In-building cellular: the Fact File

Introduction to in-building cellular

As cellular technology has developed from the initial 1G technology in the early 1980s to the super-fast 5G networks of today, it has become ubiquitous and pervasive. Businesses rely on it, yet its usefulness has always been subject to its coverage.

In buildings of any kind, walls act as a barrier to any RF signal. This problem has been exacerbated in recent years. Not only does 5G make greater (although not exclusive) use of higher frequencies that are more easily blocked by physical barriers, modern buildings are frequently designed with climate control in mind; and, while low-emissivity glass may help reduce heating and cooling bills, it also reduces the strength of phone signals.

The answer is to extend the reach of the carrier signal via in-building cellular (aka distributed antenna systems—DAS). Unlike a wide outdoor “macro” cell site, an in-building cellular network is designed to cover indoor spaces divided into many smaller sub-spaces, i.e., floors and rooms. A single node, even at high power, would struggle to propagate an RF signal through multiple floors and walls. In such a topology, coverage is more naturally provided by multiple nodes distributed among the different spaces.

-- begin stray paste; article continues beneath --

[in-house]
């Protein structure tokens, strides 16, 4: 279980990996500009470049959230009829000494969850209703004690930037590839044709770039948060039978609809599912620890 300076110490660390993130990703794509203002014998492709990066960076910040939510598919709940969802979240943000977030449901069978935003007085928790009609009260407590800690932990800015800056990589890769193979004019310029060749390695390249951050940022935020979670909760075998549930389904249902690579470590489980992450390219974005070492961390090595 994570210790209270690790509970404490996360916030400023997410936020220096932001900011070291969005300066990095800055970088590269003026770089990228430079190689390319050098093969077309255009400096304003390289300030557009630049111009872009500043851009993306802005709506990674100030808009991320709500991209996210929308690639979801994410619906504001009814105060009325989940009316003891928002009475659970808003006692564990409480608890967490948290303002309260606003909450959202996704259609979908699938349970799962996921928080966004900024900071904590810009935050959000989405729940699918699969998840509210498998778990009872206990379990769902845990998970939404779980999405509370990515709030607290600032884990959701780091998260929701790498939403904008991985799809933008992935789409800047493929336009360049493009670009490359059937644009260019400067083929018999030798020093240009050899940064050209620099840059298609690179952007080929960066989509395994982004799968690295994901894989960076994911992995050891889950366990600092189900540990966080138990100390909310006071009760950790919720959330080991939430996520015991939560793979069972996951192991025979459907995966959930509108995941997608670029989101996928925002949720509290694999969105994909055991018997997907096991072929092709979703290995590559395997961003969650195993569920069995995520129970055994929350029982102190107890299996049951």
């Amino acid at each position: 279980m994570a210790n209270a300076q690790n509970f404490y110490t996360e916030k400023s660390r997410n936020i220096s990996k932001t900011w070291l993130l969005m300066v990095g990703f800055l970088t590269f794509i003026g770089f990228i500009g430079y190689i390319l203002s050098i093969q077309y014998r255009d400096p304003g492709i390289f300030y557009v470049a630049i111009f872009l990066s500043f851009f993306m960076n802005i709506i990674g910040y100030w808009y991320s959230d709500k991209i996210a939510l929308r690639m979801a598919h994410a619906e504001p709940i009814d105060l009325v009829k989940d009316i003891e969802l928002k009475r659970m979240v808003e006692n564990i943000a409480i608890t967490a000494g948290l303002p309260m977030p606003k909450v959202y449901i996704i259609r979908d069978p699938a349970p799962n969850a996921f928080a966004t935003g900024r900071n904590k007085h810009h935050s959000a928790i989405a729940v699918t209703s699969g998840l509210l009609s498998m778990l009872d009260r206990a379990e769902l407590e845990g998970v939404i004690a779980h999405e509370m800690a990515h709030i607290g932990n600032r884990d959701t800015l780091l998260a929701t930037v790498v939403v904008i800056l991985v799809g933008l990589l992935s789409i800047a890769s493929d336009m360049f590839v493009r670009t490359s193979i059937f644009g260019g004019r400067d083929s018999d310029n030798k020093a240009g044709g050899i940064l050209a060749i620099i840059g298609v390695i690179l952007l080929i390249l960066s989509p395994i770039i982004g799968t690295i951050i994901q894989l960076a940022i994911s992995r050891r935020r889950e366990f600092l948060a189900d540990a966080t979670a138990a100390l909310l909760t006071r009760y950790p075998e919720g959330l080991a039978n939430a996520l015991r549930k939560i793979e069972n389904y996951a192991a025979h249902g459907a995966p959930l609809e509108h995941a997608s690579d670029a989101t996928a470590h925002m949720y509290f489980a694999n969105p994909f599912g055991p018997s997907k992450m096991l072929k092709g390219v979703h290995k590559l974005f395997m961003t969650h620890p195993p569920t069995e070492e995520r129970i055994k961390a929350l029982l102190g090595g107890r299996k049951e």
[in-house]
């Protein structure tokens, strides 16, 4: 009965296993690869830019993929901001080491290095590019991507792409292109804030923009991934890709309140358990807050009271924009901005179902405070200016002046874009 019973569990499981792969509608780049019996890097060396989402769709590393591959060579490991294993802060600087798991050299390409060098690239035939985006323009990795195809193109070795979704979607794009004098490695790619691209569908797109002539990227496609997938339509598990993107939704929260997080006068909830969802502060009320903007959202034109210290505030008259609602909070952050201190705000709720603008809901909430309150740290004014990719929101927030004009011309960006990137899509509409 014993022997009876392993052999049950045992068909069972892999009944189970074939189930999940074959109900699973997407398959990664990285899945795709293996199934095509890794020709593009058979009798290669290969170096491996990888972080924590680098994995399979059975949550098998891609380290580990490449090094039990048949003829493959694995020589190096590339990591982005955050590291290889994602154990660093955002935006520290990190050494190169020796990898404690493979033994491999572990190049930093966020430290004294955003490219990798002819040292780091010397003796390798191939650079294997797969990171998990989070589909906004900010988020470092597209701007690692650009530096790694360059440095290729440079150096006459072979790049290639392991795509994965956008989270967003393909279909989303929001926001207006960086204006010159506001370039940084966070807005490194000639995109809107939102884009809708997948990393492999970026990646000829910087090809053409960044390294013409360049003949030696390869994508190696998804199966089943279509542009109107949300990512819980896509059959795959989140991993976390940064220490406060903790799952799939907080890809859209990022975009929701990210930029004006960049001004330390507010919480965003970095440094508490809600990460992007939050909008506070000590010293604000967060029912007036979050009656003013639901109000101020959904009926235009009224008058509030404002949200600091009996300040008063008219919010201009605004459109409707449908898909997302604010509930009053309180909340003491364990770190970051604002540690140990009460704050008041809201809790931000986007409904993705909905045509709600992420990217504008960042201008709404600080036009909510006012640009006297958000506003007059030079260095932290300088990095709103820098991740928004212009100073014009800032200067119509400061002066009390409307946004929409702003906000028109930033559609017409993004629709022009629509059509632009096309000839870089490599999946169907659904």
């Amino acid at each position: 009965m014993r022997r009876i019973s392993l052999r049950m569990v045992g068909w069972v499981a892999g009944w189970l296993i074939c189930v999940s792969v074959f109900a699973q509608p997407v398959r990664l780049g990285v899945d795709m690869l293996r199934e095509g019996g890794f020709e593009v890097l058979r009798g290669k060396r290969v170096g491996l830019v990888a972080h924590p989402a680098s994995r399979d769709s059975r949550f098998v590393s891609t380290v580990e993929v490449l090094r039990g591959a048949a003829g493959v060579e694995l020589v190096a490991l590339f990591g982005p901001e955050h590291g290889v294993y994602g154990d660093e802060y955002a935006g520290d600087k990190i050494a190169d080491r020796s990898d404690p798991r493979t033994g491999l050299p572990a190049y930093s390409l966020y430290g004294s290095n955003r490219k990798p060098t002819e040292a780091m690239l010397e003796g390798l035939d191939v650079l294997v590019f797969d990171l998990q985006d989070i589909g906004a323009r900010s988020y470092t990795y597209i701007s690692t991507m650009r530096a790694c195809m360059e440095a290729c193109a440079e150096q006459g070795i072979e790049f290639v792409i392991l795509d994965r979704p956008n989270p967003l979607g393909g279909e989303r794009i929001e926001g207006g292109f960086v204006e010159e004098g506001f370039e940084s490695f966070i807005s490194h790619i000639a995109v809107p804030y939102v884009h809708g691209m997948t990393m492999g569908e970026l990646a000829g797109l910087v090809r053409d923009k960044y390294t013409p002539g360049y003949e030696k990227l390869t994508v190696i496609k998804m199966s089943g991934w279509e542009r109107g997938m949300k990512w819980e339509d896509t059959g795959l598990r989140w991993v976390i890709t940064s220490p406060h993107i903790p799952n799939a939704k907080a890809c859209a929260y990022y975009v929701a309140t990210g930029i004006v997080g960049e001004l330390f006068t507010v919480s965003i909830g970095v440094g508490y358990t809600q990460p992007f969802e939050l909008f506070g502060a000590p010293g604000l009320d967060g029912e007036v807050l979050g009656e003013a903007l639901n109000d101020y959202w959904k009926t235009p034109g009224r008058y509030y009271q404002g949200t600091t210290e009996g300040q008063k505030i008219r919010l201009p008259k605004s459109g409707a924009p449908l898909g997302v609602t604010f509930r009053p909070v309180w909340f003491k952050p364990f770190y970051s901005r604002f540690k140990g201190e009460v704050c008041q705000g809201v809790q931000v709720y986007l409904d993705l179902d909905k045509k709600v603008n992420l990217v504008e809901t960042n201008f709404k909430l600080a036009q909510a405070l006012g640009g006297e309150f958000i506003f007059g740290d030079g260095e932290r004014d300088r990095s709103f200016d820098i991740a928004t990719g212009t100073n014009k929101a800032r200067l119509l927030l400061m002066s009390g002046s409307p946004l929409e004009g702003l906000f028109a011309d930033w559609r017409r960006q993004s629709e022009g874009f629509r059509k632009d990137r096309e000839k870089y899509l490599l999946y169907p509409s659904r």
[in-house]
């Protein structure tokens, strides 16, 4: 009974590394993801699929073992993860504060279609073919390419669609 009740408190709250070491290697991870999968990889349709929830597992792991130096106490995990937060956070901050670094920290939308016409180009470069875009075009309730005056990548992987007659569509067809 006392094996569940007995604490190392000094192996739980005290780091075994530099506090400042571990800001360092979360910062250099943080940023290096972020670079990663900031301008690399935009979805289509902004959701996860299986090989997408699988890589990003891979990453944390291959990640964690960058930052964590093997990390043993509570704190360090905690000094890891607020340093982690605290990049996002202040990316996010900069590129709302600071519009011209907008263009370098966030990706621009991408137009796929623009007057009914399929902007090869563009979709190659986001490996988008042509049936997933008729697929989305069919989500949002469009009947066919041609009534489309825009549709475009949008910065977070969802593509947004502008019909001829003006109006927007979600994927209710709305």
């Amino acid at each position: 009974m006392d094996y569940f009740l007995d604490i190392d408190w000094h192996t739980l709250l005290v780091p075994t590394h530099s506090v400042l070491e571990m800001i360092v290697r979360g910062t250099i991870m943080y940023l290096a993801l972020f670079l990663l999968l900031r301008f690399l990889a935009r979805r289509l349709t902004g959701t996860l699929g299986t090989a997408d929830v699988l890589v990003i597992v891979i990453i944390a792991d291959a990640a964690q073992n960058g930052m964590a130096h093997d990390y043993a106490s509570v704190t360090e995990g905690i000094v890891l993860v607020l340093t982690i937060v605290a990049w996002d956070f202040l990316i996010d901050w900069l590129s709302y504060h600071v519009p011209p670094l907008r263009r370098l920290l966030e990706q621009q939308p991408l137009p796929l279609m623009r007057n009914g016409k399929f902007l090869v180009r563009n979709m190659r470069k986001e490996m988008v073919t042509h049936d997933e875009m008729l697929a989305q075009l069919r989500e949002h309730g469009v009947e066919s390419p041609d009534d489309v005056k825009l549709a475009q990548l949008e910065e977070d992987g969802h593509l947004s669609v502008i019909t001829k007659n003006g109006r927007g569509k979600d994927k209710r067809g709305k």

Higher cell frequencies are blocked by building materials

Low-E glass windows commonly reduce signal strength by a factor of 1,000, nearly equivalent to a 1/8 inch (3 mm) thick aluminum plate.

Source: Radio and Microwave Frequency Attenuation in Gloss, Vitro Architectural Glass (formerly PPG), October 2016

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